New housing for Arab villages stonewalled in the Galilee

Development projects throughout Israel often get off to a slow start due to poor planning or various delays. In some localities, however, they seem to get nowhere at all – like in three villages clustered together in central Galilee. According to “Haaretz” newspaper construction plans for about 5,500 housing units in the villages, straddling Route 85 opposite Carmiel, are stuck due to what is termed “lack of a disposal solution” for local sewage. Majdal Krum has 2,000 planned units, Deir al-Asad has four planned developments totaling about the same number of units, and in Bina there are two developments planned for almost 1,500 dwellings.

Knesset member Dr. Hanna Swaid (Hadash) is familiar with the plight of Arab villages – and certainly not just these three. “This problem exists in 30 Arab communities in the Galilee,” he says. “The Northern District planning and building committee made a decision not to allow or promote plans to enlarge the communities as long as a disposal solution isn’t found: As long as there aren’t purification pools for receiving and treating wastewater – a subject not governed by municipalities.

MK Swaid during a rally at Al-Arakib village (Photo: Al Ittihad)

“The district committee claims current solutions are insufficient and that more sewage can’t be pumped into existing pools, so it cannot approve expansion plans and the building of new housing units,” he explains.

But this isn’t merely a case of neglect by the district committee, or a mess of red tape courtesy of the water corporations, local councils, the Interior Ministry and the Ministry of Energy and Water Resources: It also involves discrimination against Israel’s Arab-Palestinian population. Swaid emphasizes that the sewage collection problem somehow skipped the Jewish localities.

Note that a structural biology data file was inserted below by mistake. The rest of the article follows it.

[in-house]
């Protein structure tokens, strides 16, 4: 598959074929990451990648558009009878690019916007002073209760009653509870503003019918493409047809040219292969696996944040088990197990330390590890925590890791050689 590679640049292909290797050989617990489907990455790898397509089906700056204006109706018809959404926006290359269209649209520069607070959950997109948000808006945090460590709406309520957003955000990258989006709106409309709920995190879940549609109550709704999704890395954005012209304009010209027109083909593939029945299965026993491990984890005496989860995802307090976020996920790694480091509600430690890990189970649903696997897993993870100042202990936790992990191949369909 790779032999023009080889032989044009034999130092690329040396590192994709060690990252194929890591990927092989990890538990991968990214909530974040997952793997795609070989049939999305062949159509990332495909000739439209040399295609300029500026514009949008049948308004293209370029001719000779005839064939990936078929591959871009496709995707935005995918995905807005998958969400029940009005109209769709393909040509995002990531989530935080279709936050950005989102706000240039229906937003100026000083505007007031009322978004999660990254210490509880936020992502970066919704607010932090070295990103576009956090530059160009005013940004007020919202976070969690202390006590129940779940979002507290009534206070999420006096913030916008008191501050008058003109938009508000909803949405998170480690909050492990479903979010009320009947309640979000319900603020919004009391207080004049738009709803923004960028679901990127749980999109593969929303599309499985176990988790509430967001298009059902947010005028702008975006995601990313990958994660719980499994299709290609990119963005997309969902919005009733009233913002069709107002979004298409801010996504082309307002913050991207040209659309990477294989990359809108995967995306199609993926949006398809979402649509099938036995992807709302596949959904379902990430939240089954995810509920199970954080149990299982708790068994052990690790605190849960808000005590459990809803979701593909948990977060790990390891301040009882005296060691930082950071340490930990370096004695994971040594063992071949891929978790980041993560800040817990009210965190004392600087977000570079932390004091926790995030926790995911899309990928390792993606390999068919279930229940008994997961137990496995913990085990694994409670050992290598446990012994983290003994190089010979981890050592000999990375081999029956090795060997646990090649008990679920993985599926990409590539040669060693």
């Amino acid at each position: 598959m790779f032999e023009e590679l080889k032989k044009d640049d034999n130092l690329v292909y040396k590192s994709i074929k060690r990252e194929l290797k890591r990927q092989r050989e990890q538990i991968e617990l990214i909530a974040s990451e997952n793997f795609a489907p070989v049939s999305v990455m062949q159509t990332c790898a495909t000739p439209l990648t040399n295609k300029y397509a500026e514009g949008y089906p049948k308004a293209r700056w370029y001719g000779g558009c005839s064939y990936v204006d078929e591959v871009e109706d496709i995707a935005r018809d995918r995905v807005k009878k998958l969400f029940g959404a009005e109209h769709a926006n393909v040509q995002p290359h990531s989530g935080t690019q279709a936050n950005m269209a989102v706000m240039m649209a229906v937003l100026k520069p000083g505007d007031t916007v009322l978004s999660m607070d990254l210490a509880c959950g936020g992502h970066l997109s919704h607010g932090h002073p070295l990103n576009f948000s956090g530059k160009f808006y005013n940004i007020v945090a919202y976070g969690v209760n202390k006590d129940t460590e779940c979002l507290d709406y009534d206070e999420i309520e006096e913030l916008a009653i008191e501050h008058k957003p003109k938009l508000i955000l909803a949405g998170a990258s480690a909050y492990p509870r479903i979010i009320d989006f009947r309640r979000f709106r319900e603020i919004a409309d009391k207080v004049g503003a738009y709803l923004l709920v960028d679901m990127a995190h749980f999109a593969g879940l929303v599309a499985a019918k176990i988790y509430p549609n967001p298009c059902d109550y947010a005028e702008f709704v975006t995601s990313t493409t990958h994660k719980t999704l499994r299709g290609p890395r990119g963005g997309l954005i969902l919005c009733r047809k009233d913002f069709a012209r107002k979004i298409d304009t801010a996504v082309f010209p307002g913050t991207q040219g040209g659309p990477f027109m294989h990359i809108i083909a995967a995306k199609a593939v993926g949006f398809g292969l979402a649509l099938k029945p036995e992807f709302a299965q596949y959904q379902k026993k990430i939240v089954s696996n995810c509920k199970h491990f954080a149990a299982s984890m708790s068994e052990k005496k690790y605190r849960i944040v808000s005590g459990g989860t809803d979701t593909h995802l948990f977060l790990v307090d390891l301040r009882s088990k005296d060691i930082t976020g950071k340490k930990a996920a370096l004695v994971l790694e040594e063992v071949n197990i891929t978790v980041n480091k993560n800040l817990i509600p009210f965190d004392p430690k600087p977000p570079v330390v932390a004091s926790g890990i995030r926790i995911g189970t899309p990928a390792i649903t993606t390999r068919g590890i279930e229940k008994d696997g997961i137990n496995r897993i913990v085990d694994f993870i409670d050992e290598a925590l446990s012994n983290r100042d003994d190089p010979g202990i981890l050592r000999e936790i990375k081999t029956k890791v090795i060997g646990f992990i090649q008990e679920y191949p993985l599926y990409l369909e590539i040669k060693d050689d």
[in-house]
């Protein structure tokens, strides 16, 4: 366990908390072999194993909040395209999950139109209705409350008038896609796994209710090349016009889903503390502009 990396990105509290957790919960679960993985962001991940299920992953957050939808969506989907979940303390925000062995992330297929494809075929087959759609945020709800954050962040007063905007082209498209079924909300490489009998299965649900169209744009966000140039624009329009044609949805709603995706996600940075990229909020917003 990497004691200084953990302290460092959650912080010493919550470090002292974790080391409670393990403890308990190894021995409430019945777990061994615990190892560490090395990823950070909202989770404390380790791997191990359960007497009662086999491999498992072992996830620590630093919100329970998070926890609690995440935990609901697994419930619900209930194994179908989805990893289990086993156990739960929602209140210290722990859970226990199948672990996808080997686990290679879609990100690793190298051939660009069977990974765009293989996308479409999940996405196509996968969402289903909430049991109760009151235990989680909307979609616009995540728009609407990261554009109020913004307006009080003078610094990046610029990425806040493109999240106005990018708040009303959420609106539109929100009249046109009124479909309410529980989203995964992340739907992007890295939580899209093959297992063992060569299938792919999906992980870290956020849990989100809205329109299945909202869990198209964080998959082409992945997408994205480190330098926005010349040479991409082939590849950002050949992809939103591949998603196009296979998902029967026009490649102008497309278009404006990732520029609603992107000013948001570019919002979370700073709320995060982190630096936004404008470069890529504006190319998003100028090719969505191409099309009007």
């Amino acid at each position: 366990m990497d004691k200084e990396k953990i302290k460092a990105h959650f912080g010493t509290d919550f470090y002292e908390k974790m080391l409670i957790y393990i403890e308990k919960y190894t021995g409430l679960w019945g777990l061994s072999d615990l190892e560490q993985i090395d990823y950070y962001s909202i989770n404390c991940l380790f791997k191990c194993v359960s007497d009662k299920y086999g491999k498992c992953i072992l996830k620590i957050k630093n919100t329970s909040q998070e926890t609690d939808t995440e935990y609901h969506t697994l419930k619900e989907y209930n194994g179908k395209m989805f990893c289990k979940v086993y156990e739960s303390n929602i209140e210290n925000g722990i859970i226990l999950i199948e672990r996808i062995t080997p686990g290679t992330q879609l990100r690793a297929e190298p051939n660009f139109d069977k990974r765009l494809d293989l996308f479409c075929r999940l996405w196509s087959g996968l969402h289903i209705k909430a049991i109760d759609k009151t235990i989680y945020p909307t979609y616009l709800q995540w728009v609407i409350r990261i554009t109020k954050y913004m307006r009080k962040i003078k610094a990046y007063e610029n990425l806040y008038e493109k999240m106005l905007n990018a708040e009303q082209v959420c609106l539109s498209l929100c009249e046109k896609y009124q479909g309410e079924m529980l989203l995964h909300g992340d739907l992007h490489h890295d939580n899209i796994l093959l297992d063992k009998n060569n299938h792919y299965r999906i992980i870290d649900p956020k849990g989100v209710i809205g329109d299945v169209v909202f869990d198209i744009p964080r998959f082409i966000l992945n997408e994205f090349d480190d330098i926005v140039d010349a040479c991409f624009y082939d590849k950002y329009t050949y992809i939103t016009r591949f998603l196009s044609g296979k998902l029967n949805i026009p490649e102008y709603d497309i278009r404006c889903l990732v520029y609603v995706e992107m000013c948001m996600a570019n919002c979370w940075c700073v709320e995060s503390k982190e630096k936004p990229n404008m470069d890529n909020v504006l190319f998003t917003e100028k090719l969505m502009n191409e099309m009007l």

“Carmiel doesn’t have this problem, and neither do the Misgav settlements,” insists Swaid. “It’s a problem only for Arab communities. There is neglect and discrimination. Development of the communities and providing them with basic services doesn’t interest anyone. These projects should cost several millions of shekels, not a huge budget, and if it’s invested the wastewater treatment plant could be expanded and upgraded. That’s the bottleneck.

“The Jewish sector has a problem with prices. The Arab sector hasn’t any problem with prices, but people are forced to build without permits,” adds Swaid. “Building plans aren’t being approved, but the needs and demand erupt in the form of illegal construction. There is land – it’s just not zoned – but without any choice people build and endanger their futures. There are thousands of houses in Arab communities built without permits and demolition orders against them that can be carried out at any moment. The families pay thousands of shekels in fines. These houses also don’t provide any security.” Swaid estimates that 20,000 dwellings throughout the country are threatened with demolition.